CEO Marco Gobbetti has described Burberry's first quarter a good one in the multi-year transformation, with an encouraging reaction to the collections from new creative director Riccardo Tisci.
The shares moved 8.5% higher after the announcement.
Marco Gobbetti is focused on consolidating Burberry's position at the very top of the value chain. That will take time, but the potential rewards are considerable.
The transition involves reviewing where and how its products are sold. Digital will get more investment, while Burberry's physical stores are getting a refurb to maintain that premium image. The group's also cutting ties with several non-luxury wholesale partners.
That means sales and profits are being forfeited in the short term, so Burberry is taking a bit of a gamble. However, Gobbetti clearly thinks selling in sub-optimal conditions and potentially diluting the premium image is the greater risk.
We empathise with his view. In fashion, appearances matter, and Burberry's 160+ year old brand is a very valuable asset. In the UK the group is only just shaking the 'football hooligan' image it acquired in the early noughties.
The plan relies heavily on the creative prowess of Chief Creative Officer, Riccardo Tisci. He's not been at Burberry for long, although his initial collection looks promising.
Sales in the first quarter were ahead of market expectations, and it was particularly encouraging to see such strong growth in Asia after trade wars threatened to bring a Chinese government crackdown on the luxury goods market.
Tapping into to the Chinese nouveau riche is crucial for Burberry. In total, Asia Pacific accounts for £1.1bn of sales, and over time, we'd expect the luxury market in the Far East to grow faster than in more developed geographies. That should be a long-term positive, but investors should remember these markets can be volatile.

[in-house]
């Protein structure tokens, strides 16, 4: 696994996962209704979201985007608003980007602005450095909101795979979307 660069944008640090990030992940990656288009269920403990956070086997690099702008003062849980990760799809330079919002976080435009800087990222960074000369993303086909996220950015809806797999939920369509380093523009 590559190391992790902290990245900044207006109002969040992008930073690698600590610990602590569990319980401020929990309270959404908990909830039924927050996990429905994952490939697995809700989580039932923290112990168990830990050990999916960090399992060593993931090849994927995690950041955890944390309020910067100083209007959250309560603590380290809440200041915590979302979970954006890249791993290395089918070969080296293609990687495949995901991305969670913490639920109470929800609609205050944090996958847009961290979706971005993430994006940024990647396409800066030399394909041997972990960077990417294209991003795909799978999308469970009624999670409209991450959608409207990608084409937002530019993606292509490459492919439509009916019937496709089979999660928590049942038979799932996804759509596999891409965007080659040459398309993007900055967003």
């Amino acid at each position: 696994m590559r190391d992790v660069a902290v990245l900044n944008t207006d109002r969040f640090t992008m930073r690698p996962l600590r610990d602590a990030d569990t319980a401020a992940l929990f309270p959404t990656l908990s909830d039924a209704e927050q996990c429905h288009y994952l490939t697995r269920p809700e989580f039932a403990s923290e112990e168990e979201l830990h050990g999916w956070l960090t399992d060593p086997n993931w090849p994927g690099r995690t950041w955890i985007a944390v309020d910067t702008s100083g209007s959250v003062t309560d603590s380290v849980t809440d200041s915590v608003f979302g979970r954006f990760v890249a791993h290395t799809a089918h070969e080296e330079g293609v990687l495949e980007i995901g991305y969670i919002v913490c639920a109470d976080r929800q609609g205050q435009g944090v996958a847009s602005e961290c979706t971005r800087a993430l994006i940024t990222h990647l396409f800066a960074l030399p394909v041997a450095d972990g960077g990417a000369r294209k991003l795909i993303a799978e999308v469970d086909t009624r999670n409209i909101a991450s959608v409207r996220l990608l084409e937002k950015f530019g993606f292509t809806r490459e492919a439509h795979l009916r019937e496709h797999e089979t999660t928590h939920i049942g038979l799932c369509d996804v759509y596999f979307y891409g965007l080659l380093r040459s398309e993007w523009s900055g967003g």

Overall, we like Burberry. Management has shown a willingness to grasp the nettle and do the right thing for the long term. And with luxury consumers prepared to pay handsomely for that special item, high margins and impressive cash generation are both possible.
Like many of its regular customers, Burberry has an impressive cash hoard. A hefty buyback programme is eating into it a bit, but there's still well over £800m sitting on the balance sheet. We'd rather the group found a productive way to deploy the cash but it does mean the dividend, which offers a prospective yield of 2.2% next year, should be able to grow - but as ever there are no guarantees.
First quarter trading update
Like-for-like Retail sales rose 4%, which more than offset the impact of a 2% reduction in sales space from the ongoing non-core closure program. As a result, revenue rose 2% at constant exchange rates to £498m.
Underlying sales rose by a high single digit percentage in the Asia Pacific region, driven by a mid-teen percentage increase from mainland China.
In EMEIA (Europe, Middle East, India and Africa) sales rose by a low-single digit percentage, boosted by good tourist spending in the UK.
Underlying trends in the Americas were flat, as the US grew by a low-single digit percentage but Canada was negatively impacted the timing of markdowns.
The group has maintained its guidance for broadly stable revenue and operating profits, before accounting for currency moves, underpinned by £120m of cumulative cost savings. As previously confirmed, profits are expected to be weighted more to the second half.
The author holds shares in Burberry.
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